The clergy on the island were in general impoverished. Isaac Barrow as bishop managed to obtain the former abbey revenues from the lords of the isle on a 10,000-year lease for use in augmenting clerical incomes and supporting schooling, this being known as the ‘Impropriate Fund’. In 1735, with the failure of Derby line and the lordship being transferred to the dukes of Athol, the fund monies became a matter of dispute, and the church was forced to seek to exploit a collateral security of land now in the hands of the earls of Derby. Until in 1759 the earls agreed to pay an annual sum in compensation of £219; in 1809, Bishop Crigan demanding a revision, Lord Derby bought the revenues for a one-off payment of £16,000. The income from the investments made was thereafter employed to supplement the income of non-beneficed clergy. Barrow also obtained a royal bounty of £100 per annum to be applied to the same purposes. Barrow had grand schemes for education on the island, but which were not realised in his lifetime, in particular that for an ‘academic school’ on the island; in 1706 Wilson was able to found a grammar school in Douglas and establish the ‘academic’ school in Castletown. Wilson was a worthy successor to Barrow, and his long episcopate, followed by that of Mark Hildesley, who sponsored the creation of a Manx Bible, came subsequently to be seen as something of a golden age for the Manx Church, particularly by high churchmen who idolised Wilson (John Keble was his biographer). The latter part of the century was marked by the rise of methodism on the island, although relations with the Church of England remained comparatively harmonious for a longer period than on the mainland.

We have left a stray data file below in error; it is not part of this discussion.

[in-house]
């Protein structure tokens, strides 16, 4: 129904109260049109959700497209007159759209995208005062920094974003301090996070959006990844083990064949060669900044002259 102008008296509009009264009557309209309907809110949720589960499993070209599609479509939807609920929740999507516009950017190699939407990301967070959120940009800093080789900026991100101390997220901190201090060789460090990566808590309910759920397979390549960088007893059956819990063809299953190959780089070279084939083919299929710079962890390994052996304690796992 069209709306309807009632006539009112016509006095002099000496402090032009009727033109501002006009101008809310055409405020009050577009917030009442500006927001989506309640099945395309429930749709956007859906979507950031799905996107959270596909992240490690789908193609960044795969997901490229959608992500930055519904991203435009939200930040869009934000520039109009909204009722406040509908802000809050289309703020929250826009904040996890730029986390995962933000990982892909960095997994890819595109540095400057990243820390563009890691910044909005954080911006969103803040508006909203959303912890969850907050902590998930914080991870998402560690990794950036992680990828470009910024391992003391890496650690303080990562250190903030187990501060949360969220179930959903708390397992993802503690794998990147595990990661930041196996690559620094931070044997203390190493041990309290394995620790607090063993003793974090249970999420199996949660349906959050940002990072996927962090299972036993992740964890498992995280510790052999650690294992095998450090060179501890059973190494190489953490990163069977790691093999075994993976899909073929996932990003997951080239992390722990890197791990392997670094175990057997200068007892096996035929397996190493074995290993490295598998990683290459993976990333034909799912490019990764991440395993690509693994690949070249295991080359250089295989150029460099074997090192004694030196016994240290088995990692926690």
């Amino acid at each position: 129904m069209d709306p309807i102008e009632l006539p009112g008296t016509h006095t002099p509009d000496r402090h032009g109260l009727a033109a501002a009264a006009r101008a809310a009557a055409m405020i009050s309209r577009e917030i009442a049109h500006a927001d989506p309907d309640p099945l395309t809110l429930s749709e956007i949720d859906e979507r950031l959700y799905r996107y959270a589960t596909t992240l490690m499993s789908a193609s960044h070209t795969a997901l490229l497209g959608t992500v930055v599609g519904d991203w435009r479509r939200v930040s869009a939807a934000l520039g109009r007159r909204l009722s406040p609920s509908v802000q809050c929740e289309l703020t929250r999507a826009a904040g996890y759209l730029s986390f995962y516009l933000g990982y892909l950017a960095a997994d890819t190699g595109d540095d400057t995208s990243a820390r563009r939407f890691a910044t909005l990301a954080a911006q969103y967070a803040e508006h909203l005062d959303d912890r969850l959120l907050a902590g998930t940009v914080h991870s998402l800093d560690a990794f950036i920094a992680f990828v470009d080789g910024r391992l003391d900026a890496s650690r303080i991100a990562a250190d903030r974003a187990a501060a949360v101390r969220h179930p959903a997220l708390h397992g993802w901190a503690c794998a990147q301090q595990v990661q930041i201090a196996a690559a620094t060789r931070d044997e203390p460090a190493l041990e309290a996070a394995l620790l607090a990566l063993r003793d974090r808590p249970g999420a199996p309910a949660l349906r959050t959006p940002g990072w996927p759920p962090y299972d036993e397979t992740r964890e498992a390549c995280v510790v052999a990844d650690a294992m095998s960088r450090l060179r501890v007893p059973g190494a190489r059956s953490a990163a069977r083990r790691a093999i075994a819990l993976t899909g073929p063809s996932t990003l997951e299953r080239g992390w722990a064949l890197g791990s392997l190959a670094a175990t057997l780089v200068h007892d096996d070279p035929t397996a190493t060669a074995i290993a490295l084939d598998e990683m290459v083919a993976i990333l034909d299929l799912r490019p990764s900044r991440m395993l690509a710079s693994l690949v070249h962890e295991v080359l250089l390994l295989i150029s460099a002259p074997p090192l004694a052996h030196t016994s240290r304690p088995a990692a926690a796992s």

At the end of the period of the Database the future of the see, already clouded by the tensions provoked by the tithe issue, was about to be called into question by the Ecclesiastical Commission, which in 1836 recommended the incorporation of the island in the see of Carlisle. A vigorous campaign on the island led to this decision being rescinded, however, and shortly after an act of 1839 settled the tithe issue. With the foundation of King William’s College in 1833, and a spurt of church-building, the mid-nineteenth century proved a more prosperous period for the island diocese than could have been anticipated.